Exciting Times in the Base of the Pyramid Movement
It has been an exciting week in the “base of the pyramid” (BOP) world, at least from my vantage point.? From mainstream media coverage of key BOP issues to off-the-radar developments in organizations like Endeavor and Acumen Fund, a lot is going on.? A brief wrap-up:
On Sunday, New York Times columnist Thomas Friedman weighed in on India’s low-cost car debate.? His column – which Ethan Arpi and I reviewed on Tuesday – demonstrates how the environmental pressures business will face when operating in low-income markets.? Irresponsible product development, distribution and marketing (however unintentional) can threaten firms’ right to operate in these greenfield markets, losing BOP trust before they know it.? Even more, companies whose products and services turn environmental risk into business opportunity (think distributed energy or water) are poised to succeed as never before in markets like India.On Wednesday, I traveled to New York to meet with some truly world-changing individuals: the 2008 class of Acumen Fund Fellows.? This group of seven was selected from more than 500 applicants – a 1.4% acceptance rate.? To better understand the scale here, Harvard’s acceptance rate for its newest class was a comparatively generous 9%.
I spent two hours with the Fellows, discussing base of the pyramid concepts, trends, research, definitions and communications.? I was excited to learn that the Fellows will have a blog this year, and that each is going into the field with a video camera.? (Side note: Check out Jocelyn Wyatt’s excellent blog posts from her time as an Acumen Fund Fellow last year.)? Remember these names (I’ve listed the companies they’re working for as well as where they’re heading):
- Jawad Aslam (Pakistan – Saiban)
- Catherine Casey (Kenya – SHEF)
- Tricia Morente (India – Lifespring)
- Wangari Muchoki (Pakistan – Kashf)
- John Tucker (India – Scojo)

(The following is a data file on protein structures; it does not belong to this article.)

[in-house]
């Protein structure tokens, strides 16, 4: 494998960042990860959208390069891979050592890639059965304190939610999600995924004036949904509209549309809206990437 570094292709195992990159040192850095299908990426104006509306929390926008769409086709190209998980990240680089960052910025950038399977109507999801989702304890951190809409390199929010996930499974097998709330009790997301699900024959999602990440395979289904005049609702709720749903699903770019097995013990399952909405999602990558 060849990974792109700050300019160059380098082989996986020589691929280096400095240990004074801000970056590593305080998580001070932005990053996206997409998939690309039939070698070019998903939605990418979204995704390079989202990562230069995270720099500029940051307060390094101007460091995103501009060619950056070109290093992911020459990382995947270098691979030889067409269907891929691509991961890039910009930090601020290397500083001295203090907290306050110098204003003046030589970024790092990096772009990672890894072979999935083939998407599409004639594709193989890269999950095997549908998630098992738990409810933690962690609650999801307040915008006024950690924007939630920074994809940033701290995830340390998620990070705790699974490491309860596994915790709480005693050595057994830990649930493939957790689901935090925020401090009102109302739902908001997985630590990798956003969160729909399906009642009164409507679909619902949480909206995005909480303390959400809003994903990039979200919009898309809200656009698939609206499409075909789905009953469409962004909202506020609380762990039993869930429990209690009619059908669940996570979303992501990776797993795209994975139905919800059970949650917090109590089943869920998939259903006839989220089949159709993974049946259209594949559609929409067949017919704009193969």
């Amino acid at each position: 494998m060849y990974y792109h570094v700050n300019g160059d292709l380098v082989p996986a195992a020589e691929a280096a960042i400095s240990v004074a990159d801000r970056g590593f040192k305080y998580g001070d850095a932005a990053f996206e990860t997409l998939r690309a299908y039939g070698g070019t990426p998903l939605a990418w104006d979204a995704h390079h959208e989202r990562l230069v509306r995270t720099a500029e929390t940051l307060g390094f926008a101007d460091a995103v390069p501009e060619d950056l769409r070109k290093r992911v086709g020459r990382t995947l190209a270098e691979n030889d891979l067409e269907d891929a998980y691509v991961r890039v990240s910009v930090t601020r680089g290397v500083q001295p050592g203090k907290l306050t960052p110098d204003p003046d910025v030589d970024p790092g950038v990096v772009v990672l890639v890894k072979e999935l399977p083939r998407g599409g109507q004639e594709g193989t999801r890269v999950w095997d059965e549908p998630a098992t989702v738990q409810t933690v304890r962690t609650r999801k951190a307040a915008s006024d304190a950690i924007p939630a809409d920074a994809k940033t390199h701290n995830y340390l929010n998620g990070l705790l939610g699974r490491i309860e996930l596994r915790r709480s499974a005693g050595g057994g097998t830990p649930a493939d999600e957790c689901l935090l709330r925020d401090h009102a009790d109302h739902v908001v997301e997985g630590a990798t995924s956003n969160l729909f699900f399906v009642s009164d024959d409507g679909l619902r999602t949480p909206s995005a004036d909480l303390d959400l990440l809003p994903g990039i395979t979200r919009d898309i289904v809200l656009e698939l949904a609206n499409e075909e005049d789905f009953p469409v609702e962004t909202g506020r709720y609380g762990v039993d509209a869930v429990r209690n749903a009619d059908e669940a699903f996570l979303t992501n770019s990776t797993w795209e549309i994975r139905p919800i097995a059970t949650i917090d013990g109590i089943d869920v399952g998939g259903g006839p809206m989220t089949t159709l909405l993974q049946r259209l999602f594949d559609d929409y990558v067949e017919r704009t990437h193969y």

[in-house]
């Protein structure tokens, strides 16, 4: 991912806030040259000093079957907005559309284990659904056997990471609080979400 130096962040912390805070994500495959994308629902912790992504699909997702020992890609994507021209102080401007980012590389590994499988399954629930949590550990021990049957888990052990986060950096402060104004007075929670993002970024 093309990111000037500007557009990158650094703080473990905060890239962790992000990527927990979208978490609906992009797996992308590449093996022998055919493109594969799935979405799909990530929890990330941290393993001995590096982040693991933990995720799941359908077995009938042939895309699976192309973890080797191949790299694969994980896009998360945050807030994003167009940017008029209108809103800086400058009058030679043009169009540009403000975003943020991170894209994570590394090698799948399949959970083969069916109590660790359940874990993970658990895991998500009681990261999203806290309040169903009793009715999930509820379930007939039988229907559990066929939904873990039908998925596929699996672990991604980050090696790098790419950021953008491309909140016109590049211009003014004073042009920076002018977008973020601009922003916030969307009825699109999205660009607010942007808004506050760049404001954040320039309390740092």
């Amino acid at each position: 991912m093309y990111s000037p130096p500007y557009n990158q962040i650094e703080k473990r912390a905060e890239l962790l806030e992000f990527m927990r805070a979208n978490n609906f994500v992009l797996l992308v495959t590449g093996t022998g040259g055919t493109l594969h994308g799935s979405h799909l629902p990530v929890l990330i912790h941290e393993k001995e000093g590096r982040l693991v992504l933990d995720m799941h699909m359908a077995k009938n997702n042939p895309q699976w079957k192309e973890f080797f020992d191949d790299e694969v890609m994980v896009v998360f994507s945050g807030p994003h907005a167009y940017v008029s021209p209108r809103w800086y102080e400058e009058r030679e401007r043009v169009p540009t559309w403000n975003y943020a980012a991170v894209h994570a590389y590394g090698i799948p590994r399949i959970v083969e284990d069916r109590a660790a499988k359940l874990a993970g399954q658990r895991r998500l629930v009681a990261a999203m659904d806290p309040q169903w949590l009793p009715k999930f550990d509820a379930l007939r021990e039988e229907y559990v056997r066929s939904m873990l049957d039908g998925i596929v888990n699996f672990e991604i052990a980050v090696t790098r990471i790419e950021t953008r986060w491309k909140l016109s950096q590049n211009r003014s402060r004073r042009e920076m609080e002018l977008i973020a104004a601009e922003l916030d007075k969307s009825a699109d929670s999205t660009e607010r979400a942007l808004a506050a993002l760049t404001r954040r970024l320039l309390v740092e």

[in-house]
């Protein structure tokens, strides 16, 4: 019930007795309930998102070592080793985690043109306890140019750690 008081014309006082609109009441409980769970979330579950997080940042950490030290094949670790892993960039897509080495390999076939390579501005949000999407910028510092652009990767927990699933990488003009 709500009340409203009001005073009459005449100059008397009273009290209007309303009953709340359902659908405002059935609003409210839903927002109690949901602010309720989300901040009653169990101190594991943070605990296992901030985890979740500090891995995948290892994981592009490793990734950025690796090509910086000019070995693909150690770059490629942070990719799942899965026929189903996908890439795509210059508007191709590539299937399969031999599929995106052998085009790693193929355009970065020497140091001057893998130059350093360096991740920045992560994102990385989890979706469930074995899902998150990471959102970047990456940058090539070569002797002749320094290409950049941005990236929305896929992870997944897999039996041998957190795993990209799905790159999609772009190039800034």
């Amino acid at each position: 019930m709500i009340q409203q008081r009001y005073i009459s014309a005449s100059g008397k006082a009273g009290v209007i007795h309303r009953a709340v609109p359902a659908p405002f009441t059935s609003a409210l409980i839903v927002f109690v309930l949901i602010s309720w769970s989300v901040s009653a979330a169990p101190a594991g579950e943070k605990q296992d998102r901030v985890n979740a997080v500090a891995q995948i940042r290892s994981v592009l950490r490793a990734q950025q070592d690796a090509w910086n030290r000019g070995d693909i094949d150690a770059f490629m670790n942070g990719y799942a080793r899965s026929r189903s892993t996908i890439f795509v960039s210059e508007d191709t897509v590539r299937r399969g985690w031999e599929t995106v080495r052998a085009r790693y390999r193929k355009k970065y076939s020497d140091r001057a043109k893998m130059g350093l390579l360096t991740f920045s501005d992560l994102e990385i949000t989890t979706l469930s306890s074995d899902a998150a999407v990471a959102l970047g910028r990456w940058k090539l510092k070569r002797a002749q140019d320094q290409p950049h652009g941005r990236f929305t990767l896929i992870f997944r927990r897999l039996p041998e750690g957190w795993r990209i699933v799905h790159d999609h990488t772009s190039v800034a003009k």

- Chris Walker (India – 1298)
- Jon Yates (Kenya – Jamii Bora)
The Fellows complete their training in a few days and will be overseas for the next 9-12 months.? I hope to feature updates from their blog here on NextBillion regularly, so stay tuned.
After meeting with the Fellows, I headed downtown for an event hosted by Endeavor.? For the past ten years, Endeavor has identified and supported scores of high-impact entrepreneurs across the world.? I was lucky to meet two such entrepreneurs on Wednesday: Fatih Isbecer and Luis Alexandre Chicani.?
Fatih is from Istanbul, where he and his small company, Pozitron, develop advanced mobile phone banking software.? Their recent release has been adopted by the largest bank in Turkey, allowing customers to transfer money, trade stocks, pay bills and check balances from anywhere in the world (Fatih proved it – he logged into his account from the Financial District as I watched, open-mouthed.)? It will be interesting to see how Pozitron’s software can be adopted by the Consultative Group to Assist the Poor as CGAP looks to develop mobile phone banking programs for the BOP.
Luis Chicani, meanwhile, is a dentist from Sao Paolo.? One of the first Endeavor entrepreneurs, Luis developed and sold some of the first dental insurance policies in Brazil.? He succeeded in large part by targeting policies to the needs and demands of BOP consumers.? Luis is an example of Endeavor’s success – he recently donated 2% of his net profits back to Endeavor Brazil, demonstrating the sustainability of business-driven models.? When was the last time a USAID client donated a percentage of the profits back to the US Government?? (Answer: never.)
Finally, rounding out the week, base of the pyramid theory got a major boost when C.K. Prahalad, co-author of the original Fortune at the Bottom of the Pyramid article, was named the world’s leading business guru in a biennial survey.? After Prahalad, the survey named Bill Gates, Alan Greenspan and Michael Porter as the next-most-influential gurus.? Pretty fine company.? (Full disclosure: C.K. Prahalad is a member of the Board of Directors of World Resources Institute, which powers NextBillion.net.)
While this week was energizing and encouraging from my vantage point inside the base of the pyramid world, it isn’t necessarily unique.? More and more, business and governments are understanding that serving low-income markets using for-profit strategies is a win-win.? What really made my week was meeting with the Acumen Fund Fellows and talking to Endeavor entrepreneurs – representing the true front lines of the BOP movement.
Next week (or over the weekend) – a review of the latest issue of Innovations, as well as a post on Social Marketing.